THE SOUTH WEST COAST PATH (South West England)
The South West Coast Path is the longest of Britain’s National Trails, a total of 630 miles of gorgeous sea views. It starts at South Haven in Dorset and runs west to Chesil Beach through Lyme Regis, of French Lieutenant’s Woman and Persuasion fame, and round Torquay, the fictional location of Fawlty Towers.
The origins of the pathway lie in the coastguard’s need to access every mile of the southwest coast while patrolling for smugglers but since 1978 its purpose has been wholly recreational. Half-way along the southern stretch of the route, near Salcombe, lies the abandoned RAF airfield of Bolt Head. Today this is just grassland but during World War II Bolt Head helped protect shipping in the English Channel. In the middle of the former airfield there’s a memorial to 17 RAF service personnel killed here.
The pathway then continues on towards Cornwall, past Plymouth and through Polperro and Penzance, turning the corner at Land’s End and ending in Minehead.
Where to stay
The South Sands Hotel, South Devon
Near Salcombe sits South Sands on its own beach. This is a bright, white New England clapboard-style hotel with the delicious smell of wood-smoke rising from the fireplace in its bar. At night you can hear the sea surging below the bedrooms as the tide comes in, and in the morning you wake up to stunning sea views.
THE COTSWOLD WAY (South West England)
Starting in the Cotswold town of Chipping Camden, this 102-mile route passes through some glorious countryside with quite a few climbs. As well as skirting Cheltenham, Stroud and Old Sodbury, the walk takes in beauty spots like Hailes Abbey, Sudeley Castle and the site of the Civil War Battle of Lansdowne above Bath. Allow a week if you’re attempting the whole route. That said, in 2014 the entire 102 miles was run in 19 hours, 31 minutes by a member of the Swindon Harriers.
One of the best sections of the route is actually at its start in Chipping Camden. From here the walk climbs up to Broadway Tower, a tall stone folly built in 1799 so that Lady Coventry would have something imposing to see on the horizon from her home, 22 miles away in Worcester. To get there, walkers pass through tranquil, sheep-cropped fields where in 1612 the British made the first attempt in modern times to revive the Olympic Games. To this day shin-kicking – a little known “Olympick” sport – is still played annually in the fields between Chipping Camden and Broadway.
Where to stay
Kings Hotel, Chipping Camden
Stay at Kings Hotel, Chipping Camden, an amalgam of sixteenth and eighteenth-century townhouses overlooking the town’s main square and its mediaeval market hall. Kings has a reputation for fine-dining – and a haunted kitchen. Bedrooms are over the dining room or in an old cottage complex in the grounds. There is also a cocktail bar that mixes a mean martini.
HADRIAN’S WALL (Northern England)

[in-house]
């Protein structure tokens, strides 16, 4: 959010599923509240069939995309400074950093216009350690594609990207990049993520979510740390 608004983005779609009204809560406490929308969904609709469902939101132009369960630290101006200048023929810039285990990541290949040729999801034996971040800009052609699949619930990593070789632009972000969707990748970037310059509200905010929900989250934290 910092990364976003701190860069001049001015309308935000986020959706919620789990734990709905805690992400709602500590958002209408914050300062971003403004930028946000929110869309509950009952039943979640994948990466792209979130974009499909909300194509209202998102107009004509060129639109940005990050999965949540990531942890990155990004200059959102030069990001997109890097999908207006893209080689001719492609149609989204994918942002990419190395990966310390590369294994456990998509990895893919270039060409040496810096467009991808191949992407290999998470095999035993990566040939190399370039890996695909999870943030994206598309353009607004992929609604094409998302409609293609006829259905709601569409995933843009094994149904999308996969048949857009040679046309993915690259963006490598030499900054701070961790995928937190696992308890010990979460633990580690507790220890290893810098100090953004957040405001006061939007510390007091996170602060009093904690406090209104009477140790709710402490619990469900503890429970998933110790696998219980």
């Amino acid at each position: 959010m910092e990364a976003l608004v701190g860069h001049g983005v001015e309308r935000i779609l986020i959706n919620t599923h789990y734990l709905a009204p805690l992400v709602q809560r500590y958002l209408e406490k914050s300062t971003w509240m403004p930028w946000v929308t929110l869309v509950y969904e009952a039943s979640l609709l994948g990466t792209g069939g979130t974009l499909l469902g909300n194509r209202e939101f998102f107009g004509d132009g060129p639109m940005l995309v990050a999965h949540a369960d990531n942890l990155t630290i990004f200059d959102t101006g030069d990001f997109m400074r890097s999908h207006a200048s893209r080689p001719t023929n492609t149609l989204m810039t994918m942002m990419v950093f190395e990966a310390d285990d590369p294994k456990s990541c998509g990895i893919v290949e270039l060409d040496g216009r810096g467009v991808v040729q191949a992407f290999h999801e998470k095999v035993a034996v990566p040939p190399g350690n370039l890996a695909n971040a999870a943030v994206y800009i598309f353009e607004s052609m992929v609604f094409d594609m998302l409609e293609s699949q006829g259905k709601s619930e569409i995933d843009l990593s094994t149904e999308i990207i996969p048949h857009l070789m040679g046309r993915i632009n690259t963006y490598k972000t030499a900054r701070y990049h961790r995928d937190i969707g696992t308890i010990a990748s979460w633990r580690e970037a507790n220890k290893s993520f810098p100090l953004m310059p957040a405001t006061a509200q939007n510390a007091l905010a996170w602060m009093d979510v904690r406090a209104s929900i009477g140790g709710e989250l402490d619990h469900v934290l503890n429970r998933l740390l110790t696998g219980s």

One of the most rugged and rewarding walks in Britain is along Hadrian’s Wall, the 74-mile stone barrier that the Romans built to keep the Picts and Scots out of England. Created in 2003, the Hadrian’s Wall Path runs ten miles longer, stretching literally from coast to coast, starting at Barrow in Furness on the Cumbrian coast and ending at the aptly named Wallsend near Newcastle. Except when passing through a few towns and villages, visitors follow not just the route of the second-century AD wall, but the vallum itself which is the longest Roman remain in Europe. Some keen walkers aim to complete it over a long weekend, but there is a lot of up and down. The Romans, believing in straight lines, when they came to a cliff or hill just went straight up and over it. Better to aim for a five-day trek and enjoy some of the agreeable hotels and inns along the way.
Where to stay
The String of Horses, Great Corby
The String of Horses is a traditional coaching inn six miles south of the wall near Carlisle. It dates from 1659 and is built around a large courtyard where tired steeds could be changed for fresh ones (hence the name “String of Horses”). Inside there is plenty of oak panelling and roaring fires in the evening. It’s everything you’d expect of a British coaching inn.
THAMES PATH, Eastern England
The Thames Path is unique among Britain’s National Trails because it follows the royal river for almost all of its 184 miles, from the Cotswold hills where it rises, down through London to the Thames Barrier in Greenwich.
One of the loveliest sections of the path is from Oxford all the way down to Marlow. Do take the time to explore this lovely Buckinghamshire market town where the poets Percy Bysshe Shelley and T. S. Eliot lived (albeit 100 years apart). Both men were residents of Marlow’s West Street. Other writers to enjoy the Thames Path here include Shelley’s wife Mary, who completed her novel Frankenstein while living in Marlow in 1817. Jerome K. Jerome is said to have written parts of his comic novel, Three Men in a Boat at the Two Brewers, a pub on the banks of the Thames here.
Where to stay
The Compleat Angler Hotel, Marlow
Famed for its Indian cuisine, The Compleat Angler Hotel takes its name from Isaak Walton’s seventeenth-century classic about fishing.
It stands next to a chain bridge constructed in 1832 that resembles the famous Széchenyi Chain Bridge across the Danube in Budapest. The Bristol engineer, William Tierney Clark designed them both.